South Bay braces for PG&E power shutoff, officials monitor situation

On Tuesday, city officials said the PG&E power outages will likely happen sometime Wednesday afternoon as the winds move south. The city activated its emergency operations center at 10 p.m. on Tuesday, where officials are monitoring very closely PG&E’s power shutoff plan.

The plan could affect 38,000 customers in the South Bay primarily in the eastern foothills and South San Jose. The city sent out emergency text alerts Tuesday as residents make last-minute preparations.

“You don't really think it's going to happen but the winds are heading this way so it's time to get prepared,” said Noel Bilodeau of San Jose.

At the Ace Hardware on the Alameda in San Jose, Bilodeau is making a last-minute trip stocking up on flashlights, lanterns and water hours before PG&E’s longest planned outage ever.

“It’s the duration of the shutdown that's concerning to me,” said Bilodeau. “If it takes five to seven days to get the infrastructure back up and running, that's a big concern on how people are going to function.”

The Ace Hardware store manager said mini portable battery chargers, any device that can charge electronics are hot commodities.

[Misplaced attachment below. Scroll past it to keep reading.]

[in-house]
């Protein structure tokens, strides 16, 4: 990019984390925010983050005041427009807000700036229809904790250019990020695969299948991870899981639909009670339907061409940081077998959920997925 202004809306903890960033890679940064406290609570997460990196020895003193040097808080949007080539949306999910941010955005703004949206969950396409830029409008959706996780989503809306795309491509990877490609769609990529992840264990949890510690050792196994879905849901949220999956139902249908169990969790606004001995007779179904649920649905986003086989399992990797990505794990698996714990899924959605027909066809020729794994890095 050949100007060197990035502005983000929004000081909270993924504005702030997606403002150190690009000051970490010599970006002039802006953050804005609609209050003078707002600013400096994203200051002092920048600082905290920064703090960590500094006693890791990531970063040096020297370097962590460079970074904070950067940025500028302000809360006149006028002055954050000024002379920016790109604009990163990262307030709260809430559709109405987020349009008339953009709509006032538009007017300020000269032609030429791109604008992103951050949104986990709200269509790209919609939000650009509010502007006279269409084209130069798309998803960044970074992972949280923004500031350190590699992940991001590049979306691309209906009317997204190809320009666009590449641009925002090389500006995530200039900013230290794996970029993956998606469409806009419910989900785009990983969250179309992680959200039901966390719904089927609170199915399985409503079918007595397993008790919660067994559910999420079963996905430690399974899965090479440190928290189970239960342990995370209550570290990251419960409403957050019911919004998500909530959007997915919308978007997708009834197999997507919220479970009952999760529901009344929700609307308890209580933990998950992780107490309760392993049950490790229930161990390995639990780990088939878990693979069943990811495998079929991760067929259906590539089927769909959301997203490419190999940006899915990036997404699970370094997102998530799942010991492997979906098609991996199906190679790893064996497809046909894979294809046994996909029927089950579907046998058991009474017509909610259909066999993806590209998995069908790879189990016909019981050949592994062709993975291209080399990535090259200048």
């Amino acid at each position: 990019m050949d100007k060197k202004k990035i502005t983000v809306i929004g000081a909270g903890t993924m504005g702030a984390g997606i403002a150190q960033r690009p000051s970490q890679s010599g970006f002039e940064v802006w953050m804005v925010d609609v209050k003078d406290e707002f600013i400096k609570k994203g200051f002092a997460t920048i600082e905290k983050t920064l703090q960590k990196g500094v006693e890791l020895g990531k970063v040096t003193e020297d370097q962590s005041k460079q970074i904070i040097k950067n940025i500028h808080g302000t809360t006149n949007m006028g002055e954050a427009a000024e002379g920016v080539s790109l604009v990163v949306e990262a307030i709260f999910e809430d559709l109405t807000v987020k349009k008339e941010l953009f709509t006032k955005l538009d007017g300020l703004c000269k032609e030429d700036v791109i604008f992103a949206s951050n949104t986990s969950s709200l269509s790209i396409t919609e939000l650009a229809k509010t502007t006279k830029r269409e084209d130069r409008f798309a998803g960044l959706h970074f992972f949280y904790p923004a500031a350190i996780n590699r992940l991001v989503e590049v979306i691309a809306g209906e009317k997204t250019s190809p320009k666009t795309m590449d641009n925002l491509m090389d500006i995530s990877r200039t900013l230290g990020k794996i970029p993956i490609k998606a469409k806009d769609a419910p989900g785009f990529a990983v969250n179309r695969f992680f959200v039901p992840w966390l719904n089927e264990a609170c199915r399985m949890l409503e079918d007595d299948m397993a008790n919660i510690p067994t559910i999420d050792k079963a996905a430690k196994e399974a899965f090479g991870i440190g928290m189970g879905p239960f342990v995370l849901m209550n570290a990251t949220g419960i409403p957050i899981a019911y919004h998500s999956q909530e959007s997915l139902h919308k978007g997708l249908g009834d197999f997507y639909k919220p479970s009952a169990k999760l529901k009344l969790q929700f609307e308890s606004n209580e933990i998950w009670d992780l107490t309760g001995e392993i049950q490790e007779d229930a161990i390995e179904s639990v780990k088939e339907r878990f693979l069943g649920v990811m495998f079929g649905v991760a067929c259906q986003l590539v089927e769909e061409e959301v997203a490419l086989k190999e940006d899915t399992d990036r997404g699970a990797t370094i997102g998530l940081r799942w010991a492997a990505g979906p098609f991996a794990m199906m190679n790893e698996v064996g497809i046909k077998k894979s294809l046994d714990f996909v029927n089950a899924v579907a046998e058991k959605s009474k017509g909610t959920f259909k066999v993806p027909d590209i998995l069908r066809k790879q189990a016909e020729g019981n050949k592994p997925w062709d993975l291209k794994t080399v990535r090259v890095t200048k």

The store on the Alameda and other Ace Hardwares have been inundated with requests for generators. Most places are sold out.

An employee checks on the store's stock ahead of power shutoffs in the South Bay.

“It looks like the demand is pretty high right now for generators or just energy supply in general,” said ACE Store Manager Victor Hernandez.

“We are almost certain to have a power shutoff and it will certainly take place sometime tomorrow,” said San Jose Deputy City Manager Kip Harkness.

At a press briefing on Tuesday, city officials announced the opening of three community resource centers: Mayfair, Camden, and Southside. The centers will be open all day Wednesday as well as Avaya Stadium where residents can get information, water, air conditioning and access to charging stations.

The city warns traffic could be a nightmare with signals out.

“Traffic will be bad,” said Harkness. “The best thing to do is make sure travel is only the vital travel. The four-way stop especially at those large intersections is going to be very difficult and slow things down.”

After the winds die down, it doesn't mean the power will go back on as PG&E inspects its equipment before it fully restores power. City officials said power could be out for several days.

“Between the two days of the wind event, five days later, you can expect we may not have power for up to seven days,” said Ray Riorden, Director of Office Emergency Management.

The Alum Rock Union School District announced classes will be canceled Wednesday and Thursday. The San Jose Unified School notified parents some of its schools in Almaden could lose power but will remain open.